September, this golden month, promises to be god-awful. We have reached the presumed moment of a turning point on Iraq policy and so the White House wishes to turn back the clock.
It dials back to 2002, 2003 and to the 2004 presidential campaign. It returns us to a time of relentless rhetoric depicting those who oppose the Iraq misadventure as unpatriotic or unsupportive of the troops or, in the president's latest iteration, unprincipled politicians. The decisions about what to do now in Iraq should not be driven by a "nervous reaction by Washington politicians to poll results in the media," President Bush says. He instead wants the decisions to be driven by a nervous reaction by politicians to his Labor Day publicity stunt in Iraq's Anbar province.
During the taxpayer-funded photo-op, Bush's picture was taken with cheering Marines and the president gave glowing accounts of improved security. But he could not venture beyond the heavily fortified base.
Dueling reports on Iraq, and differing interpretations of them, are to be the backdrop for bitter contention. The guidepost for which of these to believe is this: The greater the distance its authors are from the Bush White House, the more believable the assessment.
A credible account came on Tuesday when the Government Accountability Office said that the Iraqi government had met only three of the 18 "benchmarks" it was supposed to have achieved by now. These "benchmarks" did not originate with the Democratic Congress, nor in the sterile safety of a think tank. They were created by the White House itself-promoted as the very reason for the so-called military "surge." The increased U.S. military presence was supposed to give Iraqi politicians the breathing room they needed to make the political compromises that would allow the country to save itself from fratricidal disintegration.
Those political benchmarks that have been met-one of eight legislative tasks has been completed, the GAO says-are remarkable in their insignificance. The single legislative achievement thus far is that the rights of minority political parties in Iraq's legislature are respected. Not the rights of minorities in the country. Just in the legislature. None of the hard political work-say, coming up with a way to share the country's oil wealth or disarm militias-has been done.
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On the security front, where the president and some in the military insist that the American "surge" is working, the GAO differs. Only two of nine security benchmarks have been met, it says. Some others, such as the training of brigades of Iraqi troops, are works in progress. Still, the report notes: "The government has not eliminated militia control of local security, eliminated political intervention in military operations, ensured even-handed enforcement of the law, increased army units capable of independent operations or ensured that political authorities made no false accusations against security forces."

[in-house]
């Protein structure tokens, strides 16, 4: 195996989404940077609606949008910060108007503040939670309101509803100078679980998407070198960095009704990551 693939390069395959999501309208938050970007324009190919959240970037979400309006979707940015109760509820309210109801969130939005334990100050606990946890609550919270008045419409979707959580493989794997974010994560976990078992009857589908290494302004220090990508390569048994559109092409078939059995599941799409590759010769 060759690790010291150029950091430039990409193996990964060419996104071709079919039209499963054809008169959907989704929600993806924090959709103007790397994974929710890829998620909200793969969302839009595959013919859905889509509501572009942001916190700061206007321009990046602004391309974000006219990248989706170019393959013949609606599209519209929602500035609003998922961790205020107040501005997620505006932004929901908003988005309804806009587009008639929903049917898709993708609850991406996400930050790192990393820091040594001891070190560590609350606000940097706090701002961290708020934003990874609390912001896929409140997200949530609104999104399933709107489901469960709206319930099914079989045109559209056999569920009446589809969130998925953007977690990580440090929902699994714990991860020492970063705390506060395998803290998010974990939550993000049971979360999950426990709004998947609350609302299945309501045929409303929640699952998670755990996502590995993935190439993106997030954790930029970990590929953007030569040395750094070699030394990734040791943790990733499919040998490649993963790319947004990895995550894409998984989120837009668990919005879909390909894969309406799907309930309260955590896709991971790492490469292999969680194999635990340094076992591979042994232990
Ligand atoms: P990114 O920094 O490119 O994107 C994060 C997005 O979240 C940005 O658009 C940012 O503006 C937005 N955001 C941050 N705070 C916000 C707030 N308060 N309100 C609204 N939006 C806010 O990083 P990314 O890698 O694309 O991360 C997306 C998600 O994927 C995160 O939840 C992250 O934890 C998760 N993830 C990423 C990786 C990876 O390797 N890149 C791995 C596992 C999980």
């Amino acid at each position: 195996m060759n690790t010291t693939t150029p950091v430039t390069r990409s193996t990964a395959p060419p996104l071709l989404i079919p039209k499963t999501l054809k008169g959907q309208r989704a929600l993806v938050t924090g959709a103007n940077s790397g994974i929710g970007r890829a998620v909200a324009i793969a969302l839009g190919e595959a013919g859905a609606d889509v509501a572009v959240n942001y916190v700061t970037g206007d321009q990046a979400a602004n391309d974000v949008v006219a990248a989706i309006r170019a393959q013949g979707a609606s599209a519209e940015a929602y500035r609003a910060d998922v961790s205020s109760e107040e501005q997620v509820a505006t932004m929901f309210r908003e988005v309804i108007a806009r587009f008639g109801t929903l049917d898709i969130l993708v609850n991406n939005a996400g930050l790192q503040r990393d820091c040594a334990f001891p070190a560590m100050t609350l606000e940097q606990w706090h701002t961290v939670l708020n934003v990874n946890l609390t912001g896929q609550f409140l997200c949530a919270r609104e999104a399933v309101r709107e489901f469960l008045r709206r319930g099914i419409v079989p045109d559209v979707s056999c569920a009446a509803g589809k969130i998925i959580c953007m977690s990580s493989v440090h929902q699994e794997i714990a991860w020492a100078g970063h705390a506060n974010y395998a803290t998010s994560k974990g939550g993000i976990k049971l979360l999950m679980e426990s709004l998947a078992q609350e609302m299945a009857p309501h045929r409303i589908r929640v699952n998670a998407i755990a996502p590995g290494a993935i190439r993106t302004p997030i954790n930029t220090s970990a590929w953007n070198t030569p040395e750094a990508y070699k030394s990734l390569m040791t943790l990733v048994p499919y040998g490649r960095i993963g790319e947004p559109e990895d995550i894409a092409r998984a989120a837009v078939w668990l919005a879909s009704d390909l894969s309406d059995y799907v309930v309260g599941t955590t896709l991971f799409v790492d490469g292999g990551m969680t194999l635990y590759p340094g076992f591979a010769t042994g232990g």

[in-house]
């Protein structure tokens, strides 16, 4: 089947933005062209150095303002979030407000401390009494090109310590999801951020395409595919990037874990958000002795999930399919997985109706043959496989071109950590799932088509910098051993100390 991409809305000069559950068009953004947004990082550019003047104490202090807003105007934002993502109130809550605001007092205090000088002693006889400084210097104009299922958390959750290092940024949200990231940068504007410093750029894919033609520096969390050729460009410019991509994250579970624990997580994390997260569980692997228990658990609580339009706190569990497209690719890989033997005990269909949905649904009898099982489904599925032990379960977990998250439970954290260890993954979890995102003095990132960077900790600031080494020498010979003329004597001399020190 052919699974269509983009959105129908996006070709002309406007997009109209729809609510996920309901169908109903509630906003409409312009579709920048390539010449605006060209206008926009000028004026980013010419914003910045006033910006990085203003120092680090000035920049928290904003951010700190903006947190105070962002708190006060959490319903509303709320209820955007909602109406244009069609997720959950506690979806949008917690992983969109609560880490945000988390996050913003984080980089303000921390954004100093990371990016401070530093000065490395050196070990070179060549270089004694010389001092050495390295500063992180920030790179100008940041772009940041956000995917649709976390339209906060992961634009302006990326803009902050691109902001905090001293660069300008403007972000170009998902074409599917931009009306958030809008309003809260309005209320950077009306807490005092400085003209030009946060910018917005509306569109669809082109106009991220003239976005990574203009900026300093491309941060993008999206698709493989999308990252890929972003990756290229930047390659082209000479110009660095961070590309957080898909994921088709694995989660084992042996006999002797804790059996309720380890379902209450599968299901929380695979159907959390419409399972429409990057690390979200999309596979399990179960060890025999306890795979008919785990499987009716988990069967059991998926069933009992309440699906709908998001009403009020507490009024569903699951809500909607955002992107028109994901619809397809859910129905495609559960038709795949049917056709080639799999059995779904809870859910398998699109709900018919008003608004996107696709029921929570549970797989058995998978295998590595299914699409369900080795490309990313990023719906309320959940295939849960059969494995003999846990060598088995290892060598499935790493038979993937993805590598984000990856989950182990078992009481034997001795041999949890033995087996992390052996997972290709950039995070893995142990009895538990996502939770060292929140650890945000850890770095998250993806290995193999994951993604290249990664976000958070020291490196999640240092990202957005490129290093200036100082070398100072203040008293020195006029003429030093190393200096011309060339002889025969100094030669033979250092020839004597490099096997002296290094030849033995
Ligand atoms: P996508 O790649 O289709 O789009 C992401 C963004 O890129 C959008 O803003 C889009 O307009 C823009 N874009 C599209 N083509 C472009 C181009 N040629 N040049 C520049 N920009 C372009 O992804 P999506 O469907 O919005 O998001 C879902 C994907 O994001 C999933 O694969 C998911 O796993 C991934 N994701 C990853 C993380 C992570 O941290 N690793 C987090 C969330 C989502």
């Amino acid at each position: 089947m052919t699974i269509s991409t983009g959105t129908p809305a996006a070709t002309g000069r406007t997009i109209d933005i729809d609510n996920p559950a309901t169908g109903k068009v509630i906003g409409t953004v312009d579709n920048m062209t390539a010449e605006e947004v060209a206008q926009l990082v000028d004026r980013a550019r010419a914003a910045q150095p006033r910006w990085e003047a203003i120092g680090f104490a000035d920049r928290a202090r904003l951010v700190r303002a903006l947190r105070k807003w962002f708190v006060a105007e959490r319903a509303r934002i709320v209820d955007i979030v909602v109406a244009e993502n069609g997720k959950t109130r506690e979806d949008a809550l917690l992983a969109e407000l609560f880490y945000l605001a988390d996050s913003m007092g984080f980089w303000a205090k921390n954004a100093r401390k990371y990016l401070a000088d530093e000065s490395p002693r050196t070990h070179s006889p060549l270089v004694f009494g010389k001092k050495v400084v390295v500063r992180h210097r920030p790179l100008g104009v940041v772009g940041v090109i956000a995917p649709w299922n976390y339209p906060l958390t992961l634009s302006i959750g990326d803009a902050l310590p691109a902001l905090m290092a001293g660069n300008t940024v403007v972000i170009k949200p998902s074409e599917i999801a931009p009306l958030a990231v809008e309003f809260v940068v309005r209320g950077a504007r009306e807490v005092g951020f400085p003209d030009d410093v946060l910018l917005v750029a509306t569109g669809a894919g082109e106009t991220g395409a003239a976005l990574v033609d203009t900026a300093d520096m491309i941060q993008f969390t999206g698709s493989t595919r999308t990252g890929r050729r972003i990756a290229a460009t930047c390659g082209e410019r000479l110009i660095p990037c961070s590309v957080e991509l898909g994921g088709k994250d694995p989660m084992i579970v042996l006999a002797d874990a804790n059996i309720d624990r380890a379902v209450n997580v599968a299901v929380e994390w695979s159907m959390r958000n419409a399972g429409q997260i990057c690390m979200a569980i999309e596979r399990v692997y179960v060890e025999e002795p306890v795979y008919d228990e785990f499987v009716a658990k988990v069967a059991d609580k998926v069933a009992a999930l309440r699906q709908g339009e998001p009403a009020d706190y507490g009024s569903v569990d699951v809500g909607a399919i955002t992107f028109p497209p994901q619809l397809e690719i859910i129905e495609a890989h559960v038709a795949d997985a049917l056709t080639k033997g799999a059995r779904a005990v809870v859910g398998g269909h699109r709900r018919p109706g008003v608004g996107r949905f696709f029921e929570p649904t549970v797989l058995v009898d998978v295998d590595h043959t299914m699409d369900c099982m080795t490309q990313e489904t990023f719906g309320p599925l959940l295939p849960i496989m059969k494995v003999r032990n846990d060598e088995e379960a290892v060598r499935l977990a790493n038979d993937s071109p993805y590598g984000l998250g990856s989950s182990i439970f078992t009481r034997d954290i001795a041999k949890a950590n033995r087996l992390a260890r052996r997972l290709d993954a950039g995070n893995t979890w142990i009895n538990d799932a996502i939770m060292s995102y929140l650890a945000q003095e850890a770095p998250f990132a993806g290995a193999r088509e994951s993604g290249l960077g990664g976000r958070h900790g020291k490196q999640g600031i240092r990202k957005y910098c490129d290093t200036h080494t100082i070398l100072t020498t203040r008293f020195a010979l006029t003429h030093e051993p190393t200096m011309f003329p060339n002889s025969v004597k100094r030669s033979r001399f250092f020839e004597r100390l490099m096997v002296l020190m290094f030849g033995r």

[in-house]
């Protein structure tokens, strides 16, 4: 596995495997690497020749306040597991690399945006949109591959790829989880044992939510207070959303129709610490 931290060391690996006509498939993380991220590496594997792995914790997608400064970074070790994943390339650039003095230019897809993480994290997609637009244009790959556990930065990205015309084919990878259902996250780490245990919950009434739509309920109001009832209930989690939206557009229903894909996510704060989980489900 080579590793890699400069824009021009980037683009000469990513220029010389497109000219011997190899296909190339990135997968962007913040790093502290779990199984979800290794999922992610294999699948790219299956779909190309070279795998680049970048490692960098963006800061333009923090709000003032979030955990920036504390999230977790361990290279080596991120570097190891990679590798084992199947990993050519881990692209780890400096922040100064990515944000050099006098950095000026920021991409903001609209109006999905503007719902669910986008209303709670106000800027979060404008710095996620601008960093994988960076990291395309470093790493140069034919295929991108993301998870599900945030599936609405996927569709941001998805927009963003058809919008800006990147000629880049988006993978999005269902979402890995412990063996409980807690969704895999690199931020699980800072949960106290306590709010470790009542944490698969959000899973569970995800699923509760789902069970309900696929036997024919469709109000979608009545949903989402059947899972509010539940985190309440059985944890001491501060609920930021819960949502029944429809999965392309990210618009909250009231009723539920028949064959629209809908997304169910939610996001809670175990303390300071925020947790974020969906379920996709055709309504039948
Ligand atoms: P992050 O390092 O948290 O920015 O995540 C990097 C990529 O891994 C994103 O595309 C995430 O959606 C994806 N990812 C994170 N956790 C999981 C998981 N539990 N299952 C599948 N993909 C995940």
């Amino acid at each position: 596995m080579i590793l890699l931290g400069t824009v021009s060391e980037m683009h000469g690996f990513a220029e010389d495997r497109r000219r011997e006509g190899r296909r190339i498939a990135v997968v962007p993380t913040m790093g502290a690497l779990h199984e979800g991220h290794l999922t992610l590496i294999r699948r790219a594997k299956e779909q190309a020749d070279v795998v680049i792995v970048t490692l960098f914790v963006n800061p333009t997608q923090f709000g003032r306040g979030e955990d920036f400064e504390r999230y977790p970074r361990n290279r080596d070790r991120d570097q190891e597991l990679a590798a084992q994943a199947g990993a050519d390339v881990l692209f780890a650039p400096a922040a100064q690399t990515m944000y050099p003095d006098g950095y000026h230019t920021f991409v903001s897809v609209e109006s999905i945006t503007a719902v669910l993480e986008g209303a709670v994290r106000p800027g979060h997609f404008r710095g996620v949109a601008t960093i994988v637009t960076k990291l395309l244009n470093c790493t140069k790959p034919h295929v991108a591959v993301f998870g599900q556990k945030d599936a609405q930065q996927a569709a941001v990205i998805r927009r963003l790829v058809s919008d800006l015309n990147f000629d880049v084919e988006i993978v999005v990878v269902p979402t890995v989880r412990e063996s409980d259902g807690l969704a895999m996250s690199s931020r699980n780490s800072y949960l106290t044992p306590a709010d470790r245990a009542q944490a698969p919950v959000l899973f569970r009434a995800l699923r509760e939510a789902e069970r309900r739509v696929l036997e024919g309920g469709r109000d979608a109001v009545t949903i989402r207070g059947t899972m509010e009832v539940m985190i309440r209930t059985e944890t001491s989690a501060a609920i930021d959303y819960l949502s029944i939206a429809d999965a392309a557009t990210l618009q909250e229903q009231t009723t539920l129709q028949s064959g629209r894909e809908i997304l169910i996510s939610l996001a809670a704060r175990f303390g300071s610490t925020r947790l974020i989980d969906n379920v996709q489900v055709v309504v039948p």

David Walker, the comptroller general and head of the GAO, is the sort of nonpartisan wonk who used to hold sway in Washington, back when demonstrable facts were respected more than delusional spin. He testified before the Senate Foreign Relations Committee on Tuesday and was asked, inevitably, about the purported progress in Anbar province.
"No question there's been progress in Anbar province," Walker said. "But Anbar province is not Baghdad," nor, he went on, is it any other part of Iraq. Even if American troops succeed in pacifying neighborhoods and eventually turning them over to Iraqi security forces, Walker said, "I think there is a serious question as to whether they, on their own, will be able to hold these neighborhoods."
A nation without a functioning central government, where basic public services aren't delivered, where militias with allegiance to tribes and sects often control security, where corruption and malfeasance in provincial governments are rampant and where thousands of people, notably the most educated and affluent, are fleeing, can no longer be considered a nation struggling to its feet. It can't even be considered a country sundered by civil war.
Iraq is a failed state. It is the geopolitical nightmare the American occupation was supposed to prevent. A politician so blindly loyal to the Bush White House that he or she cannot see this reality must be asked a single question, until it is finally answered. Walker posed it as well as anyone: "If we're going to stay ... what are we going to do?"
Marie Cocco's e-mail address is mariecocco(at)washpost.com.
© 2007 Washington Post Writers Group